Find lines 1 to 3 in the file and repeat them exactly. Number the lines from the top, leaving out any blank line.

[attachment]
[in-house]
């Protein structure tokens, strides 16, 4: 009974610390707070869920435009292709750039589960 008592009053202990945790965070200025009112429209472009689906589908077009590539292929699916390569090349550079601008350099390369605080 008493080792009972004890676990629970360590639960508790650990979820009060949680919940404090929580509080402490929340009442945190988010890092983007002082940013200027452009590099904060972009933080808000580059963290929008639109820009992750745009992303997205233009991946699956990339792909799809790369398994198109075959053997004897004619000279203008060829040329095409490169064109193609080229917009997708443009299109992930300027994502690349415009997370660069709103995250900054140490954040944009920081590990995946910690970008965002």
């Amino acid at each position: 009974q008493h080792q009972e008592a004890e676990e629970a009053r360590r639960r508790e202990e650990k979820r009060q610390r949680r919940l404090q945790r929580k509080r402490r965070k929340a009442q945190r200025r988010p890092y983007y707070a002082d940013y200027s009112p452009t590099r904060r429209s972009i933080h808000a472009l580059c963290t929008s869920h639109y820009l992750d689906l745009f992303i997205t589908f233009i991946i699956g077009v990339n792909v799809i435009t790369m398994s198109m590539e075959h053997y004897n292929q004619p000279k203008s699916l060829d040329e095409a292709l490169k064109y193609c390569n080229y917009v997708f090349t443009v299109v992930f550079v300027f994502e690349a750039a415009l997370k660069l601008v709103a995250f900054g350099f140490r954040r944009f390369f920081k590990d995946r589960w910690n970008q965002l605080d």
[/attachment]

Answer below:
[in-house]
């Protein structure tokens, strides 16, 4: 009974610390707070869920435009292709750039589960 008592009053202990945790965070200025009112429209472009689906589908077009590539292929699916390569090349550079601008350099390369605080 008493080792009972004890676990629970360590639960508790650990979820009060949680919940404090929580509080402490929340009442945190988010890092983007002082940013200027452009590099904060972009933080808000580059963290929008639109820009992750745009992303997205233009991946699956990339792909799809790369398994198109075959053997004897004619000279203008060829040329095409490169064109193609080229917009997708443009299109992930300027994502690349415009997370660069709103995250900054140490954040944009920081590990995946910690970008965002």
């Amino acid at each position: 009974q008493h080792q009972e008592a004890e676990e629970a009053r360590r639960r508790e202990e650990k979820r009060q610390r949680r919940l404090q945790r929580k509080r402490r965070k929340a009442q945190r200025r988010p890092y983007y707070a002082d940013y200027s009112p452009t590099r904060r429209s972009i933080h808000a472009l580059c963290t929008s869920h639109y820009l992750d689906l745009f992303i997205t589908f233009i991946i699956g077009v990339n792909v799809i435009t790369m398994s198109m590539e075959h053997y004897n292929q004619p000279k203008s699916l060829d040329e095409a292709l490169k064109y193609c390569n080229y917009v997708f090349t443009v299109v992930f550079v300027f994502e690349a750039a415009l997370k660069l601008v709103a995250f900054g350099f140490r954040r944009f390369f920081k590990d995946r589960w910690n970008q965002l605080d």